Where Do The Best Players Come From?
Colleges don’t just look to turn out players who go pro. A big selling feature is being able to produce future stars. I looked at players who have received accolades – Pro Bowl invitations, All-Pro Team recognition, and major awards such as Offensive and Defensive Player of the Year and Rookie of the Year. Awarding points for each accolade, here are how states and region’s colleges fare.

Star-Powered States
Florida leads the way, behind former ‘Canes such as Ray Lewis, Ed Reed, Devin Hester, and Andre Johnson. The state of California has produced stars such as Troy Polamalu (USC), Tony Gonzales (Cal), and Maurice Jones-Drew (UCLA).

Alabama shows up high on the strength of many ‘Bama and Auburn stars, while Tennessee boasts some guy named Peyton Manning, who starred for the Vols.

On a per capita basis, Idaho jumps out in front on the strength of Jared Allen (Idaho State), and Boise State stars Ryan Clady (All-Pro LT) and defensive back Quintin Mikkel New Mexico’s showing is entirely from standout LB Brian Urlacher. Oklahoma boasts a number of Sooners and Cowboys who have made the pros, while stars like Steve Smith (Carolina) and Eric Weddle (San Diego) launched their careers at the University of Utah. Oregon boasts Ducks like Haloti Ngata, and Beavers like Steven Jackson and Chad Johnson. Meanwhile, West Virginia can thank former Marshall player Randy Moss for their showing.

Mega-Regions and Star Players
On a regional level, the same trend plays out as when looking at the entire list of players. The Great Lakes and Piedmont lead the way, with Florida following suit.

The Front Range jumps out just ahead of the Piedmont on a per capita basis, thanks to stars like Vincent Jackson (Northern Colorado), and the aforementioned Utah and New Mexico players. Florida and Cascadia (Idaho, Oregon, Washington) follow closely.

What stars the Northeast does produce (Ray Rice of Rutgers, Matt Ryan and Matt Hasselbeck of Boston College) don’t perform nearly enough to pull up the region’s ranking. I was surprised by the per capita scores of both the Great Lakes and the Gulf Coast too. The former region, while the most populous of the 11, has many small schools that have churned out stars (Antonio Gates and James Harrison went to Kent State, Michael Turner to Northern Illinois, Ben Roethlisberger at Miami-Ohio) in adding to stars who went to big schools like Michigan (Tom Brady and Charles Woodson), Ohio State (Nick Mangold and AJ Hawk), and Pittsburgh (Larry Fitzgerald and Darrelle Revis). The Gulf Coast’s score is boasted by perennial Pro Bowler and All-Pro punter Shane Lechler (Texas Tech). Aside from him, none of the other active A&M stars, or players from schools such as LSU, have fostered many accolades. Without him, they would have ranked far worse.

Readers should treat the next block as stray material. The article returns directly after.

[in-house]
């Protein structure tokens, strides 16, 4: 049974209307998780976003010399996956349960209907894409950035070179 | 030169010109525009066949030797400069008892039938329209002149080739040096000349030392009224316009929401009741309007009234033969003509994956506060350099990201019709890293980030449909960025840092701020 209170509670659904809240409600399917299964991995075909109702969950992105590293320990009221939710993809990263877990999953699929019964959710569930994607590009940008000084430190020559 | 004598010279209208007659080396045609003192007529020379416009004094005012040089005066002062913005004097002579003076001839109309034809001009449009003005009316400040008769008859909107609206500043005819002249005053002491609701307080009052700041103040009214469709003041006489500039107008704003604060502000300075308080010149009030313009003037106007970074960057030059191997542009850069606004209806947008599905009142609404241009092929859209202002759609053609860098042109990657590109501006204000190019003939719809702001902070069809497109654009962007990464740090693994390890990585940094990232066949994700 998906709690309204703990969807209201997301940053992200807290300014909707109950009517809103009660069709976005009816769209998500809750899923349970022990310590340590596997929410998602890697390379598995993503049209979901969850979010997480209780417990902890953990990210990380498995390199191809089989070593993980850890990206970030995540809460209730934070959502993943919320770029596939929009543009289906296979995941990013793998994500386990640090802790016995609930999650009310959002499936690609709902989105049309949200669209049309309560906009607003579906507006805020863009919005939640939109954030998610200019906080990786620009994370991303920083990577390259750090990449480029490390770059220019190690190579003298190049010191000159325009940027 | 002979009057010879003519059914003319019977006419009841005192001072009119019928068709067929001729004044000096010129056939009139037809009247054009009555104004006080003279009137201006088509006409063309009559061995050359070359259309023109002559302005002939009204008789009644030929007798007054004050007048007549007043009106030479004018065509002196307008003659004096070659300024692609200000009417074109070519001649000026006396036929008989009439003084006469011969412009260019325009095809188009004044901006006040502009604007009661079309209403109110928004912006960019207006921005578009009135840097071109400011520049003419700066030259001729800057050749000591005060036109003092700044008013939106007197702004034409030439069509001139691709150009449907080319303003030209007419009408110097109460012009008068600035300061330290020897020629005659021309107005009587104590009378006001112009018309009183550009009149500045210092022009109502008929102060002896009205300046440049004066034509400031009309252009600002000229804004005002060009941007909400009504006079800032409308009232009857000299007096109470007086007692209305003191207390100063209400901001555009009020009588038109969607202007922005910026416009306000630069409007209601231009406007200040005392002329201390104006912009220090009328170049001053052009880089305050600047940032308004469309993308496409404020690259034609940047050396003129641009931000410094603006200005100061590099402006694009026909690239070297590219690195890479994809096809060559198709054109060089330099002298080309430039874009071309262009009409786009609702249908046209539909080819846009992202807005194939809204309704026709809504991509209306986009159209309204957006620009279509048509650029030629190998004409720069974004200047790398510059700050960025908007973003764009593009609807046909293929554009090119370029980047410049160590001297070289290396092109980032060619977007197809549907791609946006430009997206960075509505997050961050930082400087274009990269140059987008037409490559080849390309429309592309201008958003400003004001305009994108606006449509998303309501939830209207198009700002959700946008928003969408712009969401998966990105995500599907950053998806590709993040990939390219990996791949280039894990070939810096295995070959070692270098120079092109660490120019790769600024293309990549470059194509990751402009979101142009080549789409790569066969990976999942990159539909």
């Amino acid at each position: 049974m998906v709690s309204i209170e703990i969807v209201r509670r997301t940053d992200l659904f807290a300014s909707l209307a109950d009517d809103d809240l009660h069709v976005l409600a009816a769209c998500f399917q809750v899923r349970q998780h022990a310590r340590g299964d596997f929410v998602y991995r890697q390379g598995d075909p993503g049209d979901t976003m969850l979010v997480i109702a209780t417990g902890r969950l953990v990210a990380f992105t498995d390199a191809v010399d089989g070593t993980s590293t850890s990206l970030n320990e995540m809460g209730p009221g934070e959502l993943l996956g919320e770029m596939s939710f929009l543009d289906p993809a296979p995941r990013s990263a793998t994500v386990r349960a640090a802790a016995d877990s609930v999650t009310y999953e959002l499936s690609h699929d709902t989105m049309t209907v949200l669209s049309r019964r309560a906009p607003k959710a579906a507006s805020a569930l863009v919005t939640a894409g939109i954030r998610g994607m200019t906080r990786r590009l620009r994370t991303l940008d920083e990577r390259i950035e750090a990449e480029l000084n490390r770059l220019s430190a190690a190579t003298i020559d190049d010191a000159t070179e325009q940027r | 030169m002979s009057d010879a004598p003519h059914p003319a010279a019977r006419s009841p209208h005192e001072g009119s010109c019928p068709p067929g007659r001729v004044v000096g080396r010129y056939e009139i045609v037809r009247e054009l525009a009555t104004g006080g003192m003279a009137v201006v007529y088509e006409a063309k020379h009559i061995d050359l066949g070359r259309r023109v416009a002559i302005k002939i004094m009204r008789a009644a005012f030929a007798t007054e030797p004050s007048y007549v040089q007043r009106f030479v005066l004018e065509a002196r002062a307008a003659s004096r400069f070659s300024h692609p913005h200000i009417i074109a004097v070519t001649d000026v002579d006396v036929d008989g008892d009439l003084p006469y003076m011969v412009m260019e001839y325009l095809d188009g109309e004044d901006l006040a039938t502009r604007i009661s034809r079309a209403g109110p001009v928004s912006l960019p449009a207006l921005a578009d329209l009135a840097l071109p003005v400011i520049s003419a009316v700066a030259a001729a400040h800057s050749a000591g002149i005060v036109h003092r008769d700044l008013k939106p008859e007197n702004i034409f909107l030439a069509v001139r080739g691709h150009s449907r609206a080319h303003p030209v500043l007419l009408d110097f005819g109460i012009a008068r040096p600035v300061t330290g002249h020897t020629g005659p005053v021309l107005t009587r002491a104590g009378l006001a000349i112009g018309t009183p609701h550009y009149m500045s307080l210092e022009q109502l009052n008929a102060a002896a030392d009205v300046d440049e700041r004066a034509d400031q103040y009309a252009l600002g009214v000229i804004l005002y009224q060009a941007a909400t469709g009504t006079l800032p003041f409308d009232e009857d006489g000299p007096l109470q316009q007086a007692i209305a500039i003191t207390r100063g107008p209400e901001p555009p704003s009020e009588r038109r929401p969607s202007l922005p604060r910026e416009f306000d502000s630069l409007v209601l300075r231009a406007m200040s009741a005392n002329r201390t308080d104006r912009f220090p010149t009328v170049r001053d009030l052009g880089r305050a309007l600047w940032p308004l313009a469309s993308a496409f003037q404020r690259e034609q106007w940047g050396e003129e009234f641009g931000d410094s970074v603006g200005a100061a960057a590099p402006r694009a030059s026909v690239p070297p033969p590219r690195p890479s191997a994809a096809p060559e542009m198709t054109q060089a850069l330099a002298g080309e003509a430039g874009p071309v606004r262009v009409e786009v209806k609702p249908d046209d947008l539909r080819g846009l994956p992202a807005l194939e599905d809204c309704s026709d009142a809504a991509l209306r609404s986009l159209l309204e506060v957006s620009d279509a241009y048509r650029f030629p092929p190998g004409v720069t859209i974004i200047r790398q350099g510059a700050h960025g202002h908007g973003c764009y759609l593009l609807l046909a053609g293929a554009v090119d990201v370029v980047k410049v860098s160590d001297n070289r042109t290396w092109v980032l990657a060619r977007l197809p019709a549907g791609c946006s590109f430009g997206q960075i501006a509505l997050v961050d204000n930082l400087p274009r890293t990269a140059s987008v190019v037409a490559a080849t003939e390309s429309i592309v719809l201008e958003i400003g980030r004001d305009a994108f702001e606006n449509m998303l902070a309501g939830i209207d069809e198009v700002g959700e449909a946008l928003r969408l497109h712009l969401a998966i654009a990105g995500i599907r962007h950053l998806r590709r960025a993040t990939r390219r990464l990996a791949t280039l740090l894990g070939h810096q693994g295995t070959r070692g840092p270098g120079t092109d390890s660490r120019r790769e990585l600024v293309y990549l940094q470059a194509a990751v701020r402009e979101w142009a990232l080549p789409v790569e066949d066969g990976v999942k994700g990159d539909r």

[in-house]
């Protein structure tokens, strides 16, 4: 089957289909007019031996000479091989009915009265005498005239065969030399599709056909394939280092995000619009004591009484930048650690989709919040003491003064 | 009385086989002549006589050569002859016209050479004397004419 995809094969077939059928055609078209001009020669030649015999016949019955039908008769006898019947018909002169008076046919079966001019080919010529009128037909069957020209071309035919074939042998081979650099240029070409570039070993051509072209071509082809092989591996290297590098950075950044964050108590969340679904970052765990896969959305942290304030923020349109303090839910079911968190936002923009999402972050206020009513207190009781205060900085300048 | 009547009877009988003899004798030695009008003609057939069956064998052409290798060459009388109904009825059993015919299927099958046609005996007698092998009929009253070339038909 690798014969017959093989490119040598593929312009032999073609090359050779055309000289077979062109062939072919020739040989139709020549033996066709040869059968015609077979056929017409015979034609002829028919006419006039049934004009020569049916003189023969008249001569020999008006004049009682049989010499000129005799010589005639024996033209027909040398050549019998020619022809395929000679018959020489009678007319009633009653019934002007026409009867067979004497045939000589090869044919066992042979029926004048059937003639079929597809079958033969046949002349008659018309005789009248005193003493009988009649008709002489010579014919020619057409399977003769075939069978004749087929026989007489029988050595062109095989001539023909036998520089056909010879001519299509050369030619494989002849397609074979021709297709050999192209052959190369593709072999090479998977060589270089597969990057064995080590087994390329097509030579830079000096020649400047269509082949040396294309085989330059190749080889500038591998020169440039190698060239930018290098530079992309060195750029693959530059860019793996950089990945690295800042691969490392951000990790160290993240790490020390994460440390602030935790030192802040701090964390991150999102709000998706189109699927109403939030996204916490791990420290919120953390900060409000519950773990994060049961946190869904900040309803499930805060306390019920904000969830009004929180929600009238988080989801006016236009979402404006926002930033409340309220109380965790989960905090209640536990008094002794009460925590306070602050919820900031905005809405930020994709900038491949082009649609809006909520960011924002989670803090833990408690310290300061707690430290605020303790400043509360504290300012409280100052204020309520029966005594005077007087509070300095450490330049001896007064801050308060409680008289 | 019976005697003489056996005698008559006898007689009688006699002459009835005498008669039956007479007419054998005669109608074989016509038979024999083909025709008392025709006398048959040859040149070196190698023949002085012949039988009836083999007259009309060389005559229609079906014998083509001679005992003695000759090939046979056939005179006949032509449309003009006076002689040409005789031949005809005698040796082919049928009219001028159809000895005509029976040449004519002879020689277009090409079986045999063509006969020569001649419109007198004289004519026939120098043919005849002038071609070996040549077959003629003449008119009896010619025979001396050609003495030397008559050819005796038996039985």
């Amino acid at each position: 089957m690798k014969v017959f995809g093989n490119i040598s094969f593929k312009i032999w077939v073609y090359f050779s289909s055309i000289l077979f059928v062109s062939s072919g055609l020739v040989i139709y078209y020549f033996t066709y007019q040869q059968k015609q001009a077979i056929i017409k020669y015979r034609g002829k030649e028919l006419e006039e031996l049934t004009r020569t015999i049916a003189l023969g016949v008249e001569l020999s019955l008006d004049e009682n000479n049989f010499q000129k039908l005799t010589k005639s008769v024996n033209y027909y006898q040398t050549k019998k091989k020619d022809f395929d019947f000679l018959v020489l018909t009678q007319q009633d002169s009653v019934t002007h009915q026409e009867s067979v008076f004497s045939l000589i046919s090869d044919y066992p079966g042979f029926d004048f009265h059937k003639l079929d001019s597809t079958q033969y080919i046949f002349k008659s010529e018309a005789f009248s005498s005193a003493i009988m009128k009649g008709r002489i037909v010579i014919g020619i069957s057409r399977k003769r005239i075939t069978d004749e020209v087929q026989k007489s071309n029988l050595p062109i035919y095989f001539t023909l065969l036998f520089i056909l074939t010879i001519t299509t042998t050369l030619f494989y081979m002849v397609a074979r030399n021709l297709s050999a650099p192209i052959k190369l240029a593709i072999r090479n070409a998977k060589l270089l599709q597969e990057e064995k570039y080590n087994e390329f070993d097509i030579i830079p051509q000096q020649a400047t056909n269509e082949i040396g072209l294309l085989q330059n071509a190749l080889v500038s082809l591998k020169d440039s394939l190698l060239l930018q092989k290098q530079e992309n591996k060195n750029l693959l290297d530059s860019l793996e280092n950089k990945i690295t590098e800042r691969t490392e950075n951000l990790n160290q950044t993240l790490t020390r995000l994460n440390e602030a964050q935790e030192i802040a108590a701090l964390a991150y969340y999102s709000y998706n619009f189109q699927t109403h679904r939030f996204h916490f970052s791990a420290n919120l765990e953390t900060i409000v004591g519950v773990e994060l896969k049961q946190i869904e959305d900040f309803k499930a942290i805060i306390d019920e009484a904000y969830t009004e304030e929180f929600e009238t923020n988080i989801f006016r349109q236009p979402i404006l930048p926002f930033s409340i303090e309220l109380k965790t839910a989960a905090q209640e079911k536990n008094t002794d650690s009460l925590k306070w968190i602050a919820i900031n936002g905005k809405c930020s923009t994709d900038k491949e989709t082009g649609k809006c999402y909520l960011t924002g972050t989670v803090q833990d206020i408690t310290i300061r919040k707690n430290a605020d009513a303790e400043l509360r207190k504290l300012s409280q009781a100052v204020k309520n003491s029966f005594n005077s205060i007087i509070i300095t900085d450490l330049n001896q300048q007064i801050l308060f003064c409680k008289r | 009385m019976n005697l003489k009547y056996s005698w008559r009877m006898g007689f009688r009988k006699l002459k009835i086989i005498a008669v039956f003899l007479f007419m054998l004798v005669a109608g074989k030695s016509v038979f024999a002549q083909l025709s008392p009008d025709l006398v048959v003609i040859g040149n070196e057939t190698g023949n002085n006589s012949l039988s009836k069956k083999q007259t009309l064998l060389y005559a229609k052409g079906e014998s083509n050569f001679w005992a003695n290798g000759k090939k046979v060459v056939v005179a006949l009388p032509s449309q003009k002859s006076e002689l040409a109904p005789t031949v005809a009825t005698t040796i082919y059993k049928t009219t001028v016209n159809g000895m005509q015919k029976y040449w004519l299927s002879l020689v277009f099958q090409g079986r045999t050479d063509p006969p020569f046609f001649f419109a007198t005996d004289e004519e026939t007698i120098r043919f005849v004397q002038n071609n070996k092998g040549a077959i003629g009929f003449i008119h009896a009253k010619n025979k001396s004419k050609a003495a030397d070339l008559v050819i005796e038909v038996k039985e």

Conclusions
The results here align in large part with those in yesterday’s post. Many of the suspected big players (Ohio, Florida, Texas) do well, with the schools of smaller interior west states like Utah and Idaho showing well on a per capita basis. If there is a single winner, it appears to be the Piedmont Atlantic area, whose success in both raw numbers and per capita shows that the south is king in college football.

I plan to repeat this analysis using the hometowns of NFL players instead, to look at which metros, states, and regions are producing the most players who eventually make the big league.

Racing in the Streets: Does the Indy Do Anything for Edmonton?

The Edmonton Indy, one of 15 stops on the IndyCar Series tour, was held this past weekend. Before the temporary track and stands could be disassembled, calls had already begun for greater corporate and community support, in order to keep the race viable.

Edmontonians are no strangers to calls for subsidizing professional sports. Readers of this blog can infer my thoughts on subsidizing professional sports in general. In addition, I can’t profess to caring that much about auto racing. I’ve never gone to the Edmonton Indy, and wasn’t the least bit upset to be away again for this year’s event. Yet, I think the event – and any value it may bring to the region – merits further examination. Here are some things worth considering.

Honda Edmonton Indy